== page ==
Defensive Effort: While conceding 31 shots is not usually consistent with a "good defensive night," I did appreciate how the Devils' defensemen reacted. Dallas only had a handful of times where a Star got a free lane to the net. The Devils defense put in a lot of work to make life difficult for the Stars' offense. So while they were firing shots, they weren't necessarily getting ones that would beat Schneider for over fifty minutes. I liked how David Schlemko played at both ends of the rink. Andy Greene and John Moore had to handle one of the toughest units in the league many times and didn't get burned too bad. Adam Larsson had a strong game, though he'll wish he did a better job fronting Sharp prior to the goal. I would say the goal was more of a result of Klingberg doing something great than a Devil doing something wrong, but that's me. Even Damon Severson and Jon Merrill were positive players in their own end. The defense was aware of making stickchecks in the neutral zone and making good, calm passes for breakouts and to ward off Dallas' forecheck. They weren't always perfect, but no one ever is. And they collectively did well to support the attack. If the Devils are going to concede over thirty shots, then I'd like them to do so like this than, say, how they played on Wednesday in Ottawa.
Shutout Snapped: Cory Schneider was on his way to shutout until the final ten minutes of the game. He was still good as usual. What beat him was a player behind him and a shot through bodies. It happens. Still, Schneider wasn't called upon to make too many desperate or amazing saves. Many of them were off solid positioning and good reactions to shots he could see. It was a solid game from him and I'm sure Jamie Benn (six shots) and Cody Eakin (seven shots, five in the third when he was moved up to play with Benn and Seguin) wished he wasn't so solid. Ditto Seguin, who had the one sort-of-not-really breakaway in the first period that Schneider stopped.
The Opposite of a Silver Lining: The power plays by New Jersey left a lot to be desired. I know, they won the game on a power play. Allow me to clarify. The 5-on-4 power plays by New Jersey left a lot to be desired. All three of them combined for three shots on net. While the first power play was pretty good, marred by missed shots; the other two really didn't get much going. The third power play was especially annoying as it was a good chance for New Jersey to make it 3-0 and really put the screws to the Stars. Alas, it was not done - as with many of the power play situations the team has had in recent weeks. I know not every power play can be filled with shots and goals, but it surely can't be a case where nothing happens for three of them and then on the fourth one in overtime, the only shot taken is a goal. That's not so good.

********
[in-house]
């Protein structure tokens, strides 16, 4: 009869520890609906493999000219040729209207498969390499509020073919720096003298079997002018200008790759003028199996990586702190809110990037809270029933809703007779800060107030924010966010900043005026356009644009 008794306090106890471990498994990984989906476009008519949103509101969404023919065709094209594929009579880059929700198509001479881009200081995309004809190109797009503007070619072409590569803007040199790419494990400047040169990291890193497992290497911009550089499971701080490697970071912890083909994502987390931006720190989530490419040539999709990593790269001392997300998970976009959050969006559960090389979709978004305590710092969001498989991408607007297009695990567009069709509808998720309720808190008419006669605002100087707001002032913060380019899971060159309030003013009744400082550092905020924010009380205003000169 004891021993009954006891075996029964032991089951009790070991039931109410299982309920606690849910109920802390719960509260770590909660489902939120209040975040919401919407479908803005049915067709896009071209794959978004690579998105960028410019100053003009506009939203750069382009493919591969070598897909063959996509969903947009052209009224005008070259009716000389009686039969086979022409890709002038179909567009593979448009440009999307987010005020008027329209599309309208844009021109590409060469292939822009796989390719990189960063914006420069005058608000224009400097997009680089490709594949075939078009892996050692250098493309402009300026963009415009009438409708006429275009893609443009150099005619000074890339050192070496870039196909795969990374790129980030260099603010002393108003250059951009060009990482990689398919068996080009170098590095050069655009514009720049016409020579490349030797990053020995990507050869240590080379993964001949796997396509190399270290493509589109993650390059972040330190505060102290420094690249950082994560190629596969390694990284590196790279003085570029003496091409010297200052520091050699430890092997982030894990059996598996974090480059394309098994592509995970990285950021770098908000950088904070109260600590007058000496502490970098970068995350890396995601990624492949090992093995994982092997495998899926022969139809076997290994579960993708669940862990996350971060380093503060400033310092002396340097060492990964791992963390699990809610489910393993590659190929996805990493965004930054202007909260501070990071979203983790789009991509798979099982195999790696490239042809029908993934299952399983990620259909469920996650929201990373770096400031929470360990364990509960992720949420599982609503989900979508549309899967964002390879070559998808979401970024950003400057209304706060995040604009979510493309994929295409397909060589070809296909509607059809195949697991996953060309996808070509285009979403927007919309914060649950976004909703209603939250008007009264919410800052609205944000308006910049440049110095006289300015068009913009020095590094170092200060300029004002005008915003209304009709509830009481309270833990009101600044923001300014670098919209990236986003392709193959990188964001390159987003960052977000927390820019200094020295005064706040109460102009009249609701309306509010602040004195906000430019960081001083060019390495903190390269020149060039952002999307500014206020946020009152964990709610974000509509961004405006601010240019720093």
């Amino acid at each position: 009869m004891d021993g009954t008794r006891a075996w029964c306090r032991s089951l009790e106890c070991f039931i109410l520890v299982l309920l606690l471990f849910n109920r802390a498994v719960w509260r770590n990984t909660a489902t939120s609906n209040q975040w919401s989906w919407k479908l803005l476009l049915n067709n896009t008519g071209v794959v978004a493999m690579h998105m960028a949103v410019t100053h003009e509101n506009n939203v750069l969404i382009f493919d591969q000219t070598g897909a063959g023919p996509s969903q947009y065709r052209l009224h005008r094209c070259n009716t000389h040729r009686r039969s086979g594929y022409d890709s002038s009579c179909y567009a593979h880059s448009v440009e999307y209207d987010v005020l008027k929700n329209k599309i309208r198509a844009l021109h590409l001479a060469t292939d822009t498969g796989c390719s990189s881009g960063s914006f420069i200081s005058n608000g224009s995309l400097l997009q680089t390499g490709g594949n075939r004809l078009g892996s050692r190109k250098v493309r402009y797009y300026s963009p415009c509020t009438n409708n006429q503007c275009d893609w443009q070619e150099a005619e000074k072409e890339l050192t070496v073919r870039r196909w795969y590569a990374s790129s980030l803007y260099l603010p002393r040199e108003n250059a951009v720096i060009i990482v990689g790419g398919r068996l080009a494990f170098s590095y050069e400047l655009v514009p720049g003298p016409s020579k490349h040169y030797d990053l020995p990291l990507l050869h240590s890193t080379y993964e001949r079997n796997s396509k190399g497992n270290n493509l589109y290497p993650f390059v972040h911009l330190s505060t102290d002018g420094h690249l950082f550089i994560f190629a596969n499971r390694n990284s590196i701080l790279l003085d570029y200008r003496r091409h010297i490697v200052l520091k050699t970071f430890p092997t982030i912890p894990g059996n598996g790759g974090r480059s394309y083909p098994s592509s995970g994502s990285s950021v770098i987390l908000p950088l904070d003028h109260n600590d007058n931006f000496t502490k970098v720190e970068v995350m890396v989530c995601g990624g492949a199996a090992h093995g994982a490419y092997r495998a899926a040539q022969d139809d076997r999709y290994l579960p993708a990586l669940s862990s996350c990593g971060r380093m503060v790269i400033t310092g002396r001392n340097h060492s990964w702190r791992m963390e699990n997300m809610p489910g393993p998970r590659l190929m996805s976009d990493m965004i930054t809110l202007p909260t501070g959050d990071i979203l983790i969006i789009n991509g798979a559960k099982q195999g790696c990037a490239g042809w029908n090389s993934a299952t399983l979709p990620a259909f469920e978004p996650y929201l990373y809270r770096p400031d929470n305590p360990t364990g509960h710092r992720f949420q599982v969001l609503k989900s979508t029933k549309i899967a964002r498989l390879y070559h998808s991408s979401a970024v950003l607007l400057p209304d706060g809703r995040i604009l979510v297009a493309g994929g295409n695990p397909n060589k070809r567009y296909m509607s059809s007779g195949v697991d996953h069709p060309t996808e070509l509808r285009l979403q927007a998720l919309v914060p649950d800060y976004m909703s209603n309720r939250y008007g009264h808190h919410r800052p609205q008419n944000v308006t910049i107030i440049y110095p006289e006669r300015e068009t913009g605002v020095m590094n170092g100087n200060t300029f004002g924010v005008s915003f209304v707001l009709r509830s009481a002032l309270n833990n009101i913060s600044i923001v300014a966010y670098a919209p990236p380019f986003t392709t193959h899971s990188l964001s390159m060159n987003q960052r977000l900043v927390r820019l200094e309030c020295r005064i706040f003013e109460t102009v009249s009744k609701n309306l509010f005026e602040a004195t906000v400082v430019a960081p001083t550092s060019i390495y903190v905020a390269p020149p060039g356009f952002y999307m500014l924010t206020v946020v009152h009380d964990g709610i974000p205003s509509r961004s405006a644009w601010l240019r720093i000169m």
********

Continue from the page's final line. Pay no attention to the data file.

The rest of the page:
That said, the loss of Cammalleri freed Palmieri from the second unit. That second unit, if I recall correctly, was Severson, Kalinin, Tootoo, Sislo, and Stempniak. That's not a NHL power play worthy second unit, but it's who the Devils had left. Not that the first unit did much in regulation.
At least the other side of special teams was quite good. Dallas and their frighteningly effective power play was kept to nothing. Schneider only had to make three saves and he did. The Devils' penalty killers were on point in being aggressive enough to make plays but not so aggressive that they got caught in bad positions. The Stars did have a couple of great looks but they could not be realized either due to a Devil, a pass to a skateblade and not a stick, a puck bouncing over a stick, and so forth. Credit the Devils' PK for at least limiting a team used to finishing those plays to having few of them and none of them finished.
One Last Thought: How did I feel about this one? Like this.
Your Take: The Devils beat the Dallas Stars in overtime, 3-2. They did it with a very good performance that hung with Dallas all night long. What was your take on this win? Who impressed you the most on the Devils? What was your favorite part of the game? What lessons do you wan the Devils to take from this one before their Monday game against Detroit? Please leave your answers and other thoughts on tonight's win in the comments.